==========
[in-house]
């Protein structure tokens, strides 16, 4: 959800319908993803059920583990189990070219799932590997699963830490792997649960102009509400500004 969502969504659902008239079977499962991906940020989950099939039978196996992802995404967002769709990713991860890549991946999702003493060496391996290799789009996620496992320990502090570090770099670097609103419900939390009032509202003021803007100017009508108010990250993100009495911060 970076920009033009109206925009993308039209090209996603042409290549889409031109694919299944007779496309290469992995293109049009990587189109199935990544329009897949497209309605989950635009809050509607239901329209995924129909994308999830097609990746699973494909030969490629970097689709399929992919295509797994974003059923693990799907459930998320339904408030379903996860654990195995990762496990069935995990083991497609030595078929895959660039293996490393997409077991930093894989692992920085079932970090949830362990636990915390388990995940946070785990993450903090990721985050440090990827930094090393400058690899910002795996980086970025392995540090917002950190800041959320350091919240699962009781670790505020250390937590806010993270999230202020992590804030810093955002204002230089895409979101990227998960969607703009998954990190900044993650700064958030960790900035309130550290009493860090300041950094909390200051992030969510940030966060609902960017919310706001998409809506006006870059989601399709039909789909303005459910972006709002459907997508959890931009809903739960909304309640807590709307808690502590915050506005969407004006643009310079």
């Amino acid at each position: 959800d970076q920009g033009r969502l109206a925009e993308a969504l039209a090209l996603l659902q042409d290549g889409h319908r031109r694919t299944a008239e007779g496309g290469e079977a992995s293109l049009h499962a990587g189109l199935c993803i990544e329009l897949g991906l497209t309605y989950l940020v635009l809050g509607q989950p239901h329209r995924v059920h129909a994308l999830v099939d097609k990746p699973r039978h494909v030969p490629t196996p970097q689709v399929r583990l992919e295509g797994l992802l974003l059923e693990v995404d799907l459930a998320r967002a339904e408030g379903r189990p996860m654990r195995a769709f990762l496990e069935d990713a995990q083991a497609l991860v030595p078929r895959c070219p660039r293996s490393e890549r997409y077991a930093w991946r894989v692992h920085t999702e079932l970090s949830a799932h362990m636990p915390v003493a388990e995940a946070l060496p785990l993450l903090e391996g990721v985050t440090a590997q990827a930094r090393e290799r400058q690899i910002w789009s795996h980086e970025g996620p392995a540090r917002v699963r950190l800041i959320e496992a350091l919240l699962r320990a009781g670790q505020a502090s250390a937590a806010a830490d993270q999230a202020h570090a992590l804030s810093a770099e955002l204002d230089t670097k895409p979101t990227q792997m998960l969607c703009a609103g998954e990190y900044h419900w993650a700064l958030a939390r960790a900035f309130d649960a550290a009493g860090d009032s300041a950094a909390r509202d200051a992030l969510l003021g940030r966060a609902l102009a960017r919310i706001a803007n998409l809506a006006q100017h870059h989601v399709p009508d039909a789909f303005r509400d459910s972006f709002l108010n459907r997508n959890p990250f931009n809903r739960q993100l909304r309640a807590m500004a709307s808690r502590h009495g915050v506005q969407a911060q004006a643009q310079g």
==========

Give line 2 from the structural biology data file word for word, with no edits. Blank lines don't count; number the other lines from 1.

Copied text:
């Protein structure tokens, strides 16, 4: 959800319908993803059920583990189990070219799932590997699963830490792997649960102009509400500004 969502969504659902008239079977499962991906940020989950099939039978196996992802995404967002769709990713991860890549991946999702003493060496391996290799789009996620496992320990502090570090770099670097609103419900939390009032509202003021803007100017009508108010990250993100009495911060 970076920009033009109206925009993308039209090209996603042409290549889409031109694919299944007779496309290469992995293109049009990587189109199935990544329009897949497209309605989950635009809050509607239901329209995924129909994308999830097609990746699973494909030969490629970097689709399929992919295509797994974003059923693990799907459930998320339904408030379903996860654990195995990762496990069935995990083991497609030595078929895959660039293996490393997409077991930093894989692992920085079932970090949830362990636990915390388990995940946070785990993450903090990721985050440090990827930094090393400058690899910002795996980086970025392995540090917002950190800041959320350091919240699962009781670790505020250390937590806010993270999230202020992590804030810093955002204002230089895409979101990227998960969607703009998954990190900044993650700064958030960790900035309130550290009493860090300041950094909390200051992030969510940030966060609902960017919310706001998409809506006006870059989601399709039909789909303005459910972006709002459907997508959890931009809903739960909304309640807590709307808690502590915050506005969407004006643009310079």